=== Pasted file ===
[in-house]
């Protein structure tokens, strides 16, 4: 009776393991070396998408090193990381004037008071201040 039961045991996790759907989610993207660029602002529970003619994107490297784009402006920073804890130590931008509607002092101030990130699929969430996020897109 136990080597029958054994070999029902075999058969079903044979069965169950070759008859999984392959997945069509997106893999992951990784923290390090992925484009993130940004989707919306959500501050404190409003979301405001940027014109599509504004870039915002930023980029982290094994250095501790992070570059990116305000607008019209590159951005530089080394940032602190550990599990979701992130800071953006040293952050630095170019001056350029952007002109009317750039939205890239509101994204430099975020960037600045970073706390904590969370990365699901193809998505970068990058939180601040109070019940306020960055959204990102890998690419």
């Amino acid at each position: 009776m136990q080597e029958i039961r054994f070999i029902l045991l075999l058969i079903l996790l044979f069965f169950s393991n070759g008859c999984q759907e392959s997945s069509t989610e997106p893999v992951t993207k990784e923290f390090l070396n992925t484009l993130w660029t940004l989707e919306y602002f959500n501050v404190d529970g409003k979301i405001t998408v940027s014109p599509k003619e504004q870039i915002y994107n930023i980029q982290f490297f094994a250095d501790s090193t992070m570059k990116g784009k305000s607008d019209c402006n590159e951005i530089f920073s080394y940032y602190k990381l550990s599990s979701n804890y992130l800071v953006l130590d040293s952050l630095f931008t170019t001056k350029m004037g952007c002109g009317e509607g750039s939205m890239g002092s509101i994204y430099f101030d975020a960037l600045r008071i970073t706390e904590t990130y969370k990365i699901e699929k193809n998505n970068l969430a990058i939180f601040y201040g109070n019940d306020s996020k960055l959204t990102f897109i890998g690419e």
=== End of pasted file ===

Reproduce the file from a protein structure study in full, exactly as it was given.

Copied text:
[in-house]
């Protein structure tokens, strides 16, 4: 009776393991070396998408090193990381004037008071201040 039961045991996790759907989610993207660029602002529970003619994107490297784009402006920073804890130590931008509607002092101030990130699929969430996020897109 136990080597029958054994070999029902075999058969079903044979069965169950070759008859999984392959997945069509997106893999992951990784923290390090992925484009993130940004989707919306959500501050404190409003979301405001940027014109599509504004870039915002930023980029982290094994250095501790992070570059990116305000607008019209590159951005530089080394940032602190550990599990979701992130800071953006040293952050630095170019001056350029952007002109009317750039939205890239509101994204430099975020960037600045970073706390904590969370990365699901193809998505970068990058939180601040109070019940306020960055959204990102890998690419």
């Amino acid at each position: 009776m136990q080597e029958i039961r054994f070999i029902l045991l075999l058969i079903l996790l044979f069965f169950s393991n070759g008859c999984q759907e392959s997945s069509t989610e997106p893999v992951t993207k990784e923290f390090l070396n992925t484009l993130w660029t940004l989707e919306y602002f959500n501050v404190d529970g409003k979301i405001t998408v940027s014109p599509k003619e504004q870039i915002y994107n930023i980029q982290f490297f094994a250095d501790s090193t992070m570059k990116g784009k305000s607008d019209c402006n590159e951005i530089f920073s080394y940032y602190k990381l550990s599990s979701n804890y992130l800071v953006l130590d040293s952050l630095f931008t170019t001056k350029m004037g952007c002109g009317e509607g750039s939205m890239g002092s509101i994204y430099f101030d975020a960037l600045r008071i970073t706390e904590t990130y969370k990365i699901e699929k193809n998505n970068l969430a990058i939180f601040y201040g109070n019940d306020s996020k960055l959204t990102f897109i890998g690419e």